The best books about the roots of anti-democracy in Turkey and the Middle East

Why am I passionate about this?

My encounter with young refugees and former political prisoners from Turkey in Basel in the early 1980s decisively oriented me as a future historian toward the Middle East. My studies led me to discover the end of the Ottoman Empire and the post-1918 efforts to bring peace and a new order, both globally and nationally, as a highly under-researched, but essential topic.


I wrote...

When Democracy Died: The Middle East's Enduring Peace of Lausanne

By Hans-Lukas Kieser,

Book cover of When Democracy Died: The Middle East's Enduring Peace of Lausanne

What is my book about?

When Democracy Died recounts how the eight dramatic months of the Lausanne Conference concluded more than ten years of war and genocide in late Ottoman Turkey. The resulting treaty in 1923 was not a peace in which no one lost out, but a deal between Western national empires and Turkish ultranationalists regrouped in Ankara. Not only did this treaty liquidate the Ottoman Empire, but it marked also the end of the League of Nations' project of democratic self-determination and security for small peoples, notably Armenians and Kurds. The Lausanne Treaty was crucial in shaping the modern Middle East, and modern dictatorships in Turkey and Interwar Europe, namely Germany.

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The books I picked & why

Book cover of They All Made Peace - What Is Peace? The 1923 Treaty of Lausanne and the New Imperial Order

Hans-Lukas Kieser Why did I love this book?

This volume makes clear that without knowing the Lausanne Conference we cannot understand how the Middle East became the crisis-ridden hotspot it is today.

Carefully prepared, this is a reader-friendly history book with an excellent introduction. Its main theme is the challenge of world peace after the First World War which was followed by wars in Anatolian Turkey.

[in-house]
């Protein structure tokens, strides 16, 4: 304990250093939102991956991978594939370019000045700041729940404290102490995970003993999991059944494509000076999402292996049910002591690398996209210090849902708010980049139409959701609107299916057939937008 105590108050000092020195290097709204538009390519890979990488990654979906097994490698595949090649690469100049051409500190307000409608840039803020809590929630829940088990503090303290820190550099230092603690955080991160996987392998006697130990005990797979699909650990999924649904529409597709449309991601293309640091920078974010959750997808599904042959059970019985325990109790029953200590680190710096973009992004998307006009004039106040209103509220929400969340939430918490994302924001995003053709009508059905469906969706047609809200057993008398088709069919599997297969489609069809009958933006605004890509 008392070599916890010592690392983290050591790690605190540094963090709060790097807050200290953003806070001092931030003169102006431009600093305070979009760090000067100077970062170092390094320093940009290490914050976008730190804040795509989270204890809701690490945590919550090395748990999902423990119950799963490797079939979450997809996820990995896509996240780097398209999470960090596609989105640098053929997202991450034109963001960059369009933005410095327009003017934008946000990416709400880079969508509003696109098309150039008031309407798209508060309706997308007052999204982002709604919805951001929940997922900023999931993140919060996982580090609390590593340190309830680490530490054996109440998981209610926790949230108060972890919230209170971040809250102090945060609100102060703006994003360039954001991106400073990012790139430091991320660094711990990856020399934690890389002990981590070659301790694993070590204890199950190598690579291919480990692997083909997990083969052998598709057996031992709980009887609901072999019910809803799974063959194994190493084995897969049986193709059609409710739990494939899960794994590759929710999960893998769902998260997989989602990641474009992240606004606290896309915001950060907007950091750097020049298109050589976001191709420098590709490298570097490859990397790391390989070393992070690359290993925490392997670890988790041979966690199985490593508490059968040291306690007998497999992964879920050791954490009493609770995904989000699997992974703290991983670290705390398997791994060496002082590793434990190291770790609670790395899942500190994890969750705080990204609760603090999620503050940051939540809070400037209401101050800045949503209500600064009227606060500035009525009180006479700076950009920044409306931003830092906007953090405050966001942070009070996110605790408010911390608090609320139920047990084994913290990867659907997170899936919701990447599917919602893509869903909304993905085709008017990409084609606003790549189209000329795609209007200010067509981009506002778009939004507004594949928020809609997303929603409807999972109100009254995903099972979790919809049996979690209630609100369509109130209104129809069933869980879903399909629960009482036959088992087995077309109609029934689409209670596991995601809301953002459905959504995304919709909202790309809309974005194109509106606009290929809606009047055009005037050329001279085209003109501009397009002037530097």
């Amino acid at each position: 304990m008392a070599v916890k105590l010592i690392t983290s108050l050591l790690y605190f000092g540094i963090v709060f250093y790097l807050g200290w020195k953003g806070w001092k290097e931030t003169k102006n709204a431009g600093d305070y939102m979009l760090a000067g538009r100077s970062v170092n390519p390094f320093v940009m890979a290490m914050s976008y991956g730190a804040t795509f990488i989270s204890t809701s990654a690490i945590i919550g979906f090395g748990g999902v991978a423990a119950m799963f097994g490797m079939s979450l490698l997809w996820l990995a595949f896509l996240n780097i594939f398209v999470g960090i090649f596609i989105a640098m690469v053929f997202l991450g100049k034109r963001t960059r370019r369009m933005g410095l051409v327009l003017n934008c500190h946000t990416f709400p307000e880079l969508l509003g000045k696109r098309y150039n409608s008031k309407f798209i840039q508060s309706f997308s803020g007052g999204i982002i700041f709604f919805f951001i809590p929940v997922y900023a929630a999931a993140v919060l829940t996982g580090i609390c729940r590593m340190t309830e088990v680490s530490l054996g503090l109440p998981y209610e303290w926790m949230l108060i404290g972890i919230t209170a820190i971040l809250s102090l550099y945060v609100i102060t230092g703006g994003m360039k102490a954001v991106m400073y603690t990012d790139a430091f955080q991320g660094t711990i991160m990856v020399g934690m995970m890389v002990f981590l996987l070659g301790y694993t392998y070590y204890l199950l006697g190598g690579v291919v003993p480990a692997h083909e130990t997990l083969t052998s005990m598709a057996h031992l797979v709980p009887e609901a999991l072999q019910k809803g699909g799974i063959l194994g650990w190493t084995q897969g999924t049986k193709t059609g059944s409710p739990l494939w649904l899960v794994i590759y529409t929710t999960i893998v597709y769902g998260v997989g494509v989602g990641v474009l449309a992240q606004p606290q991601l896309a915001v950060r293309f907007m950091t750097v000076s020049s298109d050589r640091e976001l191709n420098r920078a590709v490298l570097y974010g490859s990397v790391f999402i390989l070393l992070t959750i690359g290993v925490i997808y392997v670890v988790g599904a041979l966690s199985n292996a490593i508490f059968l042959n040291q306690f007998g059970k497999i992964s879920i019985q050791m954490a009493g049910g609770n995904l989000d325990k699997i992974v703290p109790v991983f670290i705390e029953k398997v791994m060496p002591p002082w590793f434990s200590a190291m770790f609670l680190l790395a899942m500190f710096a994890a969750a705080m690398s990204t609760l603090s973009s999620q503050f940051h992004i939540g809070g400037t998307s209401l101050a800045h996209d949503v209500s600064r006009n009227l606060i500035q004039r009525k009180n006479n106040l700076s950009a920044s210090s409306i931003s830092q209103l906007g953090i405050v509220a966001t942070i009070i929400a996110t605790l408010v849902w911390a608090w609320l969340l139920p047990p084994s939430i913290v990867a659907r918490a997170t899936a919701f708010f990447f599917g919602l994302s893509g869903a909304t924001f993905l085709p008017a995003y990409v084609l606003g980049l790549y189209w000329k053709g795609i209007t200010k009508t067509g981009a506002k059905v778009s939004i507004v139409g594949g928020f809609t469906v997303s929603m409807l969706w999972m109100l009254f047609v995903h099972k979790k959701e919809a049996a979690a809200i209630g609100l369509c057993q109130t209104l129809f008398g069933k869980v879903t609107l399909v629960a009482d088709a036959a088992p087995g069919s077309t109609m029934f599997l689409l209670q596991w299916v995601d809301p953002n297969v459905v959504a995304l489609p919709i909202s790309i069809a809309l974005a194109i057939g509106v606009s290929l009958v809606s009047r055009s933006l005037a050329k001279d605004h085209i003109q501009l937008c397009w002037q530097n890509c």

In Lausanne, diplomacy endorsed victorious ultranationalism and dictatorship. It gave factually up the League of Nations’ project of international peace by law, not force.

Twenty experts develop a rich variety of perspectives on the pivotal moment that was the 1922-3 Lausanne Conference for Europe and the Middle East. 

By Jonathan Conlin (editor), Ozan Ozavci (editor),

Why should I read it?

1 author picked They All Made Peace - What Is Peace? The 1923 Treaty of Lausanne and the New Imperial Order as one of their favorite books, and they share why you should read it.

What is this book about?

The 1923 Treaty of Lausanne may have been the last of the post-World War One peace settlements, but it was very different from Versailles. Like its German and Austro-Hungarian allies, the defeated Ottoman Empire had initially been presented with a dictated peace in 1920. In just two years, however, the Kemalist insurgency turned defeat into victory, enabling Turkey to claim its place as the first sovereign state in the Middle East. Meanwhile those communities who had lived side-by-side with Turks inside the Ottoman Empire struggled to assert their own sovereignty, jostled between the Soviet Union and the resurgence of empire…


Book cover of Curzon: The Last Phase, 1919-1925: A Study in Post-War Diplomacy

Hans-Lukas Kieser Why did I love this book?

Although partisan and perspectival (pro-British), this book offers invaluable insights into the “Lausanne moment.”

Its author was an insider of the post-Great War Paris conferences and the final Conference of Lausanne. Based on contemporary notes of the author and further material, this book is a main source for the research on the Lausanne Near East Peace Conference.

By Harold Nicolson,

Why should I read it?

1 author picked Curzon as one of their favorite books, and they share why you should read it.

What is this book about?

In Harold Nicolson's own words 'This study of Lord Curzon represents the third volume of a trilogy on British diplomacy covering the years from 1870 to 1924. The first volume of that trilogy was a biography entitled Lord Carnock: A Study in the Old Diplomacy. The second volume was a critical survey of the Paris conference called Peacemaking, 1919.' All three volumes are reissued in Faber Finds.
Curzon himself, not a modest man it must be admitted, rated highly the work of his final years. In his 'Literary Testament' dictated only a few hours before his death he said, 'As…


Book cover of The Guardians: The League of Nations and the Crisis of Empire

Hans-Lukas Kieser Why did I love this book?

I highly appreciate this book. Based on meticulous historical research, it has contributed to rethinking and reappraising the long widely disqualified League of Nations.

The failure of the League of Nations’ peace project had been sealed at the Lausanne Conference a hundred years ago, and the League’s Covenant did no longer figure in the Lausanne Treaty. But the need of a convincing global and democratic peace project is today no less topical than it was after the Great War, before the rise of the Nazis.

By Susan Pedersen,

Why should I read it?

1 author picked The Guardians as one of their favorite books, and they share why you should read it.

What is this book about?